FREE NEWSLETTER

Tax Shelter

Richard Connor

MY WIFE AND I recently took advantage of one of the most valuable tax breaks for the typical American family. The tax code provides a generous exemption on the profit from the sale of a primary home. Although this is widely known, it also—based on my conversations with a variety of people—seems to be widely misunderstood.

The Taxpayer Relief Act of 1997 made a major change to the taxation of home sales. Prior to this, owners typically had to roll the full amount from a home sale into another home purchase within two years to avoid paying the capital gains tax. This is no longer the case, but many people seem to think the restriction is still in place.

The 1997 law was very beneficial to homeowners. It exempted from taxation a capital gain of up to $250,000 on the sale of a personal residence by a taxpayer who was single, and up to $500,000 on a sale by a married couple filing jointly. If you want to understand how this tax break works, IRS Tax Topic 701 provides an excellent starting point. From there, you’re directed to IRS Publication 523 for the details.

Want to take advantage of this tax break? First, the sale needs to qualify for preferred tax treatment. The seller must meet an ownership, use and look-back test. Specifically, you must have:

  • Owned the house as your main home for a total of at least two years in the five years before the sale.
  • Used the house as your main home for a total of at least two years in the five years before the sale.
  • Not used the exclusion in the previous two years.

Even if you meet the ownership and use tests, you aren’t eligible for the exclusion if you excluded the gain from another home sale during the two years prior to your latest home sale. This being the tax code, there are exceptions to the “only one tax break in two years” rule. These include exceptions for divorced spouses, widowed spouses, and taxpayers on military and other government service. You also might be eligible for a partial exclusion of the gain if the main reason for your home sale was a change in workplace location, a health issue or an unforeseeable event. IRS Publication 523 provides more details.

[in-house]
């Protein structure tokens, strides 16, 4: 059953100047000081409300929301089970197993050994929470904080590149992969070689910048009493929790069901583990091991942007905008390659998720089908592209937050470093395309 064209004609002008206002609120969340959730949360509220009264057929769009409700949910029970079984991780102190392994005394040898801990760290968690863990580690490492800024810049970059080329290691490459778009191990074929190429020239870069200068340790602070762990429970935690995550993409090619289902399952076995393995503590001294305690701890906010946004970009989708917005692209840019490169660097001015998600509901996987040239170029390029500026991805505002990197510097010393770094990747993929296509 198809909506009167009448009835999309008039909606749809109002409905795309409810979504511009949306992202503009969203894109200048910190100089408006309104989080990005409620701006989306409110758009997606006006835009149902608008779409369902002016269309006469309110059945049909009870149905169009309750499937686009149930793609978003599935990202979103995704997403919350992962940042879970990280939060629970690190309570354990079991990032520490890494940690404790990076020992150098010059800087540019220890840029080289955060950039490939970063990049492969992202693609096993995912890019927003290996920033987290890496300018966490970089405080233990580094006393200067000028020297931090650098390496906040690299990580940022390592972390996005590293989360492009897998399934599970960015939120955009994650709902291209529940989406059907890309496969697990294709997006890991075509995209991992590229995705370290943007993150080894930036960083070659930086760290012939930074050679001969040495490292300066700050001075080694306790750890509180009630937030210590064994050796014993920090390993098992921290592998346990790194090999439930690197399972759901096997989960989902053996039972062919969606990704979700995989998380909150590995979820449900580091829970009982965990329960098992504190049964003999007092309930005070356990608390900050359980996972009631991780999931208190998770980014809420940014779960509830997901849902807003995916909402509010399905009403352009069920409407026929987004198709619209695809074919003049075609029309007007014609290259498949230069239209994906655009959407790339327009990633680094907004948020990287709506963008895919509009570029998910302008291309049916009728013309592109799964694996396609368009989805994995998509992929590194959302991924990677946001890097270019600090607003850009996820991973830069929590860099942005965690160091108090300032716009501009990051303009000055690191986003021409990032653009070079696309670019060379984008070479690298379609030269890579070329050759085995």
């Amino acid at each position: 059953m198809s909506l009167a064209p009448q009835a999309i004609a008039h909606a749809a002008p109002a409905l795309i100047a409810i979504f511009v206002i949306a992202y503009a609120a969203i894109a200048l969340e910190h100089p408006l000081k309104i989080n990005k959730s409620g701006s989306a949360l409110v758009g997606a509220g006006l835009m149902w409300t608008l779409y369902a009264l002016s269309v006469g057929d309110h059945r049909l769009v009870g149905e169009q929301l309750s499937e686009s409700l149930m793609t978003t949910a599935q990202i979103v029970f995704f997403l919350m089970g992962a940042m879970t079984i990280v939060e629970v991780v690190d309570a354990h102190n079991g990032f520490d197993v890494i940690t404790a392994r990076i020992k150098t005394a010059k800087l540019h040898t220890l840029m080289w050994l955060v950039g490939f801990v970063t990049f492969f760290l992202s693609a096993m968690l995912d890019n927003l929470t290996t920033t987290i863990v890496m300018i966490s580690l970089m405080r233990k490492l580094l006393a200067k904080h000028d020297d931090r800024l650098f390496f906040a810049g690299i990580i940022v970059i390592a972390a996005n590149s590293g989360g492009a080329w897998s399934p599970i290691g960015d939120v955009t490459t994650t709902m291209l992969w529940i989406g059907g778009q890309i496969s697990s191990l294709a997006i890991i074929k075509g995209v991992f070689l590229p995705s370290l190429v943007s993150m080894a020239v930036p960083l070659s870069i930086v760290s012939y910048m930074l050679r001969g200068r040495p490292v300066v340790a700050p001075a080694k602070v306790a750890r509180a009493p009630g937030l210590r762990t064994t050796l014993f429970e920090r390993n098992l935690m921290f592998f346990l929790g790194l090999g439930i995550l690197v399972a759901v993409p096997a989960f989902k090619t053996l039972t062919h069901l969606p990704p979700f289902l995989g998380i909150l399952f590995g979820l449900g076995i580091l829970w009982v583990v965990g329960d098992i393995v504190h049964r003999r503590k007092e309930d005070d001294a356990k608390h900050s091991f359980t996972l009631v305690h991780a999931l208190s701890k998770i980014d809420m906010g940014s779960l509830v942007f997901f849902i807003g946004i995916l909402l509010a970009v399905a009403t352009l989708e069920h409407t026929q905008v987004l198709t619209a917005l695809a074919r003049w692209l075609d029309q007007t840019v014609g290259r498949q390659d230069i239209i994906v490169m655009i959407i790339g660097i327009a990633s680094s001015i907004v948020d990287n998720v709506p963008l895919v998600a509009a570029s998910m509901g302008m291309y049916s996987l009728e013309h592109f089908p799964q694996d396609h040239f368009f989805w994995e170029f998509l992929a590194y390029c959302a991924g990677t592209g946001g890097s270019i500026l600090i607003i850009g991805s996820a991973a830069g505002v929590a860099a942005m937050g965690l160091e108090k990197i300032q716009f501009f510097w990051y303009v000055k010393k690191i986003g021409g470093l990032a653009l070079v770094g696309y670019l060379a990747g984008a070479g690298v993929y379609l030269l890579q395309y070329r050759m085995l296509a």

Our Free Newsletter

Do you have to report the sale on your federal tax return? It depends. If you receive a Form 1099-S, which lists proceeds from a real estate transaction, you must report the sale, even if the profit is excludable. Sellers must also certify that they met the tests listed above.

In general, a 1099-S must be provided by the company responsible for closing the real estate sale. That’s not necessary if the seller was single and the sale price was less than $250,000, or the sellers were married and the sale price was less than $500,000.

Properly calculating the gain from your home sale is key to the process. The IRS defines the gain or loss as the selling price, minus selling expenses and the home’s adjusted cost basis. The latter would include the original purchase price plus certain home improvements. Publication 523 provides a useful worksheet to guide you through the calculation. Maintaining good records of your home’s purchase and any improvements is critical to an accurate calculation.

We sold our suburban Philadelphia home in March 2021 for slightly less than $500,000. At the time of settlement, we filled out a “certification for no information reporting on the sale or exchange of a principal residence.” This form determines whether the closing agent is required to report the sale or exchange to the IRS on a Form 1099-S. Because the sale was for less than $500,000, we met the appropriate tests, and we’re married and file a joint return, no 1099-S was created. Result: We didn’t have to report the sale on our federal tax return.

Richard Connor is a semi-retired aerospace engineer with a keen interest in finance. He enjoys a wide variety of other interests, including chasing grandkids, space, sports, travel, winemaking and reading. Follow Rick on Twitter @RConnor609 and check out his earlier articles.

Do you enjoy HumbleDollar? Please support our work with a donation. Want to receive daily email alerts about new articles? Click here. How about getting our newsletter? Sign up now.

Browse Articles

Subscribe
Notify of
13 Comments
Inline Feedbacks
View all comments
DrLefty
DrLefty
14 days ago

The first sentence of this article refers to the capital gains exclusion on a home sale as a tax break for the “typical American family.” These days, I wonder if that’s true (the “typical” part).

It’s struck me many times that being able to deduct your mortgage payments and property taxes, profit on a home sale, contributions to retirement accounts, and even charitable contributions is a form of government welfare to the upper-middle class. You have to have adequate/disposable income to be able to fund any of those things. I have two adult children who are millennials. I don’t know if they’ll ever own a home unless they inherit resources from their grandparents or from us. And that’s not because of too many lattes or avocado toasts. It’s just too expensive. What will the finances of the “typical American family” look like 20 years from now?

Carl Book
Carl Book
10 days ago
Reply to  DrLefty

Perhaps we should eliminate all deductions and credits; and also reduce tax rates.

SCao
SCao
14 days ago

Thank you for this very helpful article and timely. We are planning to sell our house next year after owning it for about 12 years now.

Jofi Joseph
Jofi Joseph
17 days ago